They can, however, be incredibly effective, without asking much at all. You might stumble across items that seem useless now, only to discover their use later in the game, and remembering a password that cropped up earlier to unlock a door really adds to high-school-mystery that hums beneath the game’s . This being said, they’re reasonably straightforward. Even if you happen to become stuck, Max’ll probably tell you it after a brief moment or two, so it’s always made clear that you’re playing a story, rather than a game.
And I say that in the best way possible. Life is Strange is at its most powerful when its themes take the reigns. Not even Max Caulfield has the power to call upon time whenever she wants, and when suddenly put on the spot to evaluate how well I’d come to know a character – without the luxury of asking for a re-do, I felt vulnerable. Like each and every character of this angst-ridden universe, and it is that vulnerability that makes the game a truly memorable experience.
This all occurs against the gorgeous backdrop of the Pacific Northwest. For all its tropes, Arcadia Bay certainly feels alive; whether you’re gazing idly at the sunlit beach stretches from The Two Whales Diner, or observing the robust exchanges between Chloe’s floundering parents, there’s a nostalgic sense of community emanating from Life is Strange’s small-town world that you can’t fully detach from.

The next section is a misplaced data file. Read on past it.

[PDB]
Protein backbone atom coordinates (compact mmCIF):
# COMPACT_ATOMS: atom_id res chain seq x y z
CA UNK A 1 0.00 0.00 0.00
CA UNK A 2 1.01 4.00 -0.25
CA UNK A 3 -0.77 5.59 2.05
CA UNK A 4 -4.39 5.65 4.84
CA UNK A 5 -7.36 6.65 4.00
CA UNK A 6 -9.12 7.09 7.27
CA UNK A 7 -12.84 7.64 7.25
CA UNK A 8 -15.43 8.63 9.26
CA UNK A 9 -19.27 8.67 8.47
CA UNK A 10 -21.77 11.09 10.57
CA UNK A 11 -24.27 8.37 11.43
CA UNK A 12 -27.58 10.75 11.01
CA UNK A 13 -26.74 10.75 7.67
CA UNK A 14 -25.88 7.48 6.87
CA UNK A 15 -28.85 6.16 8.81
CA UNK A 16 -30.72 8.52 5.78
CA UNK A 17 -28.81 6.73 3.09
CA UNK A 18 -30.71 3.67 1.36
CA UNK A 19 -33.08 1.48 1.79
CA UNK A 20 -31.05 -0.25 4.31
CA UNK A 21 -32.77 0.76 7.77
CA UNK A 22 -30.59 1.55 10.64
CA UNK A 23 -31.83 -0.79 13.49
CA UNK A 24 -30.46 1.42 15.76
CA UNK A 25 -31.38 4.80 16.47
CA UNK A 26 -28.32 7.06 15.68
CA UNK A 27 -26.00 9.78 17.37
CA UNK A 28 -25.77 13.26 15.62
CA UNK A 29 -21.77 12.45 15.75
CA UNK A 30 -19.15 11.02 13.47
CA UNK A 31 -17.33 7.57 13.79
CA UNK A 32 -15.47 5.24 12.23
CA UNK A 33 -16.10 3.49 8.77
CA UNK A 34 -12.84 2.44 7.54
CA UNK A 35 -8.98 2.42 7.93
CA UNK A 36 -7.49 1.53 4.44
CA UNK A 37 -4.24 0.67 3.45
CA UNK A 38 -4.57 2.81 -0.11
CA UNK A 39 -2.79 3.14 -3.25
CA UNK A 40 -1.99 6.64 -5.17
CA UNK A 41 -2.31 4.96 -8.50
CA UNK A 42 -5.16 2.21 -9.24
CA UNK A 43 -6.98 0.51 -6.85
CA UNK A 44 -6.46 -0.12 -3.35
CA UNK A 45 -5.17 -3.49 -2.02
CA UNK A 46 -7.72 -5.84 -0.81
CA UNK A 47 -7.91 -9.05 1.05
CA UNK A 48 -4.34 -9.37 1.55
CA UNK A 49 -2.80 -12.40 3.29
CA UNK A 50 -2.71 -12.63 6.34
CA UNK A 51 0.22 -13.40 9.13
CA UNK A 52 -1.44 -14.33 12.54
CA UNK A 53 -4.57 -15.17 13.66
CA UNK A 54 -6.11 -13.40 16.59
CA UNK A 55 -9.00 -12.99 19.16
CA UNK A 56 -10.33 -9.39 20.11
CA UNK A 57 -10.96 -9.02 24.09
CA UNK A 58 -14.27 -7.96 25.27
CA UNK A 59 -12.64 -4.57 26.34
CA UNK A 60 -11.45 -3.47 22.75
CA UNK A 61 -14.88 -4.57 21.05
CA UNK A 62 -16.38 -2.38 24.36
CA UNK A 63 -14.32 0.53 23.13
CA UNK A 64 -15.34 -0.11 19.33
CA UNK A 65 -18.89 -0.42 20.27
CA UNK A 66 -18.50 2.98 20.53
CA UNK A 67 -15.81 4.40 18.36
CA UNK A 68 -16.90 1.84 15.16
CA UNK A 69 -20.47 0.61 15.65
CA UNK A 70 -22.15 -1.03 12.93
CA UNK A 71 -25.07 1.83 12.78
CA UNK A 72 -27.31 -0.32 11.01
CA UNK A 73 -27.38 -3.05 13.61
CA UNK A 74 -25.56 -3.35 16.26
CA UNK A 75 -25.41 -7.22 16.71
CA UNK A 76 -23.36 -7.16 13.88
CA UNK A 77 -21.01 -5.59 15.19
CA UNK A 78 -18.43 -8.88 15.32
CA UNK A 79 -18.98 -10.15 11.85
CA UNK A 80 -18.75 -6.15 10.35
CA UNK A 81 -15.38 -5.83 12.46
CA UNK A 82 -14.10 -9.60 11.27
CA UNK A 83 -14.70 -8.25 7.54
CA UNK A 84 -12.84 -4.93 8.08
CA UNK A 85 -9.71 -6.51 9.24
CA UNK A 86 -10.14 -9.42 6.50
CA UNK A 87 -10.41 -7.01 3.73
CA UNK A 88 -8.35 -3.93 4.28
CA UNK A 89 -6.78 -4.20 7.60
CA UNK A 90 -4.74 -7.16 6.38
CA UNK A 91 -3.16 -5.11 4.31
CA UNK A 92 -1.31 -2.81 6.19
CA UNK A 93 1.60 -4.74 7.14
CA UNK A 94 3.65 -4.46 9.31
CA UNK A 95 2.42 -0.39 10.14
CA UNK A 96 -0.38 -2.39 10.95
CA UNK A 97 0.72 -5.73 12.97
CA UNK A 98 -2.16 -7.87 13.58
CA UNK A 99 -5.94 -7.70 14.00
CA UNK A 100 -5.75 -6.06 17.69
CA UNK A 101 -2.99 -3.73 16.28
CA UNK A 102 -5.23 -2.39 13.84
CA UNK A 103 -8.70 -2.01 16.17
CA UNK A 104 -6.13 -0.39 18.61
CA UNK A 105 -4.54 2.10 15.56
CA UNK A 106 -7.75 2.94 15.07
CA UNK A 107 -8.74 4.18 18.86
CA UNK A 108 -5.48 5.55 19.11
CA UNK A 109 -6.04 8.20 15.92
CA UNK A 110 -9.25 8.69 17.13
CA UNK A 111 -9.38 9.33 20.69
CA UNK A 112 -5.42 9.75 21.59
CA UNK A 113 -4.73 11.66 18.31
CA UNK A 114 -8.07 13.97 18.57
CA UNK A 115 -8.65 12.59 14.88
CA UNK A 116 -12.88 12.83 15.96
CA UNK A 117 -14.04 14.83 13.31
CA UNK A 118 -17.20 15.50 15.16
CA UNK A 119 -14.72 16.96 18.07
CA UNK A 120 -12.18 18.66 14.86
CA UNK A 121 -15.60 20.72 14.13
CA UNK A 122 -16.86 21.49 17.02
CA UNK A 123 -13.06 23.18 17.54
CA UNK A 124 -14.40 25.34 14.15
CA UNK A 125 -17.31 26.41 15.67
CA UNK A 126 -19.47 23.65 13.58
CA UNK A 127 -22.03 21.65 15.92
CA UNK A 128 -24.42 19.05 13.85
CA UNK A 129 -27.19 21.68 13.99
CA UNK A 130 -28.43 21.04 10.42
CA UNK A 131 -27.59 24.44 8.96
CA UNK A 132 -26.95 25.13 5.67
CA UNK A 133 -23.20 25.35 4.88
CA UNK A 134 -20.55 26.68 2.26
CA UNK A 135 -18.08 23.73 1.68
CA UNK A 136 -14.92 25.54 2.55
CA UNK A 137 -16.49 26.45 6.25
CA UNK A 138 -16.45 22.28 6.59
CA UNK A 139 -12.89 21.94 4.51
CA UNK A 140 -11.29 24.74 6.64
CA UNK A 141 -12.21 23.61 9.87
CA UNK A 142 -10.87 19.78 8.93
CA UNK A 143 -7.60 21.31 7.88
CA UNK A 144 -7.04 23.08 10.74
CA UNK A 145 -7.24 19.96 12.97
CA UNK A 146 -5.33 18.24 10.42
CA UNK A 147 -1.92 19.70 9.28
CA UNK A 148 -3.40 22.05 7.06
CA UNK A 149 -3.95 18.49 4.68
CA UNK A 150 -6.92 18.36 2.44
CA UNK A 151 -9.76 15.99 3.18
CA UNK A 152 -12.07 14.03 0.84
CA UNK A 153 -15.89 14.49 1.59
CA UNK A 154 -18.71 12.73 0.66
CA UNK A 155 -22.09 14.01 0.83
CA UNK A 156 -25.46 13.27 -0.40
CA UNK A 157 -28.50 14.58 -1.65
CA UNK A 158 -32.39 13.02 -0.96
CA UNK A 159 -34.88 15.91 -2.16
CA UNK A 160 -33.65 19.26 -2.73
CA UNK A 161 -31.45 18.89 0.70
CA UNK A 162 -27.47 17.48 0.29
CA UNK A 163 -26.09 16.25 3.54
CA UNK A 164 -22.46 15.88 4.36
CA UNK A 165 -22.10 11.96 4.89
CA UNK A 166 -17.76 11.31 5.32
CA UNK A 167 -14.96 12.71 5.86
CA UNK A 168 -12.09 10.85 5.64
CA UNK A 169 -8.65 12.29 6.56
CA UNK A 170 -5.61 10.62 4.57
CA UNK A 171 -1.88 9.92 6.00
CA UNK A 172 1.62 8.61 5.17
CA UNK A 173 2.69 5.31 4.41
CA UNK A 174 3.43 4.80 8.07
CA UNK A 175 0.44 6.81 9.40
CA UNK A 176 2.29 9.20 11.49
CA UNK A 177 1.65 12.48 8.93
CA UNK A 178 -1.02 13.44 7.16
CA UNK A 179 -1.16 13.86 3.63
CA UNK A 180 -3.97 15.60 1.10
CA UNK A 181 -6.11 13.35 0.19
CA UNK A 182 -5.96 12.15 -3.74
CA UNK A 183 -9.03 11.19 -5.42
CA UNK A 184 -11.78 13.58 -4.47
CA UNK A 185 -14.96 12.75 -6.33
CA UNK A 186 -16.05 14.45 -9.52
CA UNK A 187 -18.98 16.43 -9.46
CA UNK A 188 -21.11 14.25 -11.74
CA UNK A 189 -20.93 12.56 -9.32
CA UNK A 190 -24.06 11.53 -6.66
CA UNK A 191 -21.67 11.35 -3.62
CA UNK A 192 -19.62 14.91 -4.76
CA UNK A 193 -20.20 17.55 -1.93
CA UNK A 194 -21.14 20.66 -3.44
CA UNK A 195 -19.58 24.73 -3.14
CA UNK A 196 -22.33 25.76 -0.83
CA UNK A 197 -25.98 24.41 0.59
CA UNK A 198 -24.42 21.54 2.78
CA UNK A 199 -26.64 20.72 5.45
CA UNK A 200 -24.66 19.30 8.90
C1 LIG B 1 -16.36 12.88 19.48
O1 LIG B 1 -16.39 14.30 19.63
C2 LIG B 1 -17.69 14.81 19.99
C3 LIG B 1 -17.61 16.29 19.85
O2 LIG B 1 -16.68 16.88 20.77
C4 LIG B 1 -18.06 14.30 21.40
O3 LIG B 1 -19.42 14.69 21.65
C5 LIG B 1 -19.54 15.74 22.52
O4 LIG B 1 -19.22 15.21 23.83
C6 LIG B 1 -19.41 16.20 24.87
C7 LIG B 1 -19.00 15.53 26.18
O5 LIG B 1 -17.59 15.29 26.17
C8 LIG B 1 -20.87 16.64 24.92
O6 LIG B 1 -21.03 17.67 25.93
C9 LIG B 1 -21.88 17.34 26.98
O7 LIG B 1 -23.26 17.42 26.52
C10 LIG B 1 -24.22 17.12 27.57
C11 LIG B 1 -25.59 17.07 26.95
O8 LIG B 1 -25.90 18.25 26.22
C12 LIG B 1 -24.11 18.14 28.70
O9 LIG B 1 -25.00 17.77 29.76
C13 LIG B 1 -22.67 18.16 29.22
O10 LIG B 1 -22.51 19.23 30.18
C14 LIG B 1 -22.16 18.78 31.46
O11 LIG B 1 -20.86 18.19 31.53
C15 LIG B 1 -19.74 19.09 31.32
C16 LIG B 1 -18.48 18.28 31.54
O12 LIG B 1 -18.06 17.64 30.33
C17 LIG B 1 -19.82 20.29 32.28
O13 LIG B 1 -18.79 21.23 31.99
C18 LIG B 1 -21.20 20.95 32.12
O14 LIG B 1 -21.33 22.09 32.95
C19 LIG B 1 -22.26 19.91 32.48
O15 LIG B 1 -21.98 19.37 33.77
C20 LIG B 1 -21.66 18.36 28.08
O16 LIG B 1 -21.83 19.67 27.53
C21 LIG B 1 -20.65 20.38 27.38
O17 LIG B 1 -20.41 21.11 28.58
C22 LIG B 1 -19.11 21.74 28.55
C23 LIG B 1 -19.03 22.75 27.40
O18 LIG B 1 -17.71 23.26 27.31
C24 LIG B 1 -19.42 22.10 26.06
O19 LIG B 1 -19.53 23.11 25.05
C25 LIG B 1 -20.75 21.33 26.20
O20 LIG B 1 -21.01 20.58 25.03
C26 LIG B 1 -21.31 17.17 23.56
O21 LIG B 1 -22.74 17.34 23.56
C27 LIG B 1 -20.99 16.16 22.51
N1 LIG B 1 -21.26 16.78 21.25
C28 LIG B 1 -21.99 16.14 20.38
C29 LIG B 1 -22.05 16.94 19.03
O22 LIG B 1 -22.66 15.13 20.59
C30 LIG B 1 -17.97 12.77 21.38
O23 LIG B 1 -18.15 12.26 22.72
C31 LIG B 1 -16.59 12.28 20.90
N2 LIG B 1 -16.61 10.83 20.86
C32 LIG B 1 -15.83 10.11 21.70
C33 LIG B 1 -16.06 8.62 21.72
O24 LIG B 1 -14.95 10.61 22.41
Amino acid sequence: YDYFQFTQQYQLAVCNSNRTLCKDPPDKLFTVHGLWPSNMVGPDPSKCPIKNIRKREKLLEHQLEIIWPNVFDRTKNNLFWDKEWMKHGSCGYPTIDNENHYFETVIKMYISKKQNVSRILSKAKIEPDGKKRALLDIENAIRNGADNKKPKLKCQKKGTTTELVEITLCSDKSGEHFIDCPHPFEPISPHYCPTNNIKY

Despite no major changes surfacing in the game’s physical release, Life is Strange: Limited Edition comes with a few tangible goodies. Included is a 32 page artbook, in the guise of Max’s diary (sans the rustic tattiness), comprising some concept art and character sketches. Included too is Life is Strange‘s on-disc soundtrack, in its wistful entirety; complete in a case decorated to resemble a touching moment in the game. If you’re primarily interested in playing the game, of course, downloading the complete season for £15.99 is perhaps the best option. But if you’re a physical media enthusiast, a fan looking to furnish your display shelf, Limited Edition comprises some thoughtful collectibles for the reasonable £10 extra.
Life is Strange is a tale that takes admirably bold risks, portraying themes with an honesty and integrity untouched by most games. It is these themes, however, that serve to highlight the game’s own teen troubles. Characters can feel pandering and some episodes shine whilst others seem veritably half-asked, but its unremitting honesty regarding how an experience affects a person – regardless of how ‘real’ it is – is where the game’s true strength lies.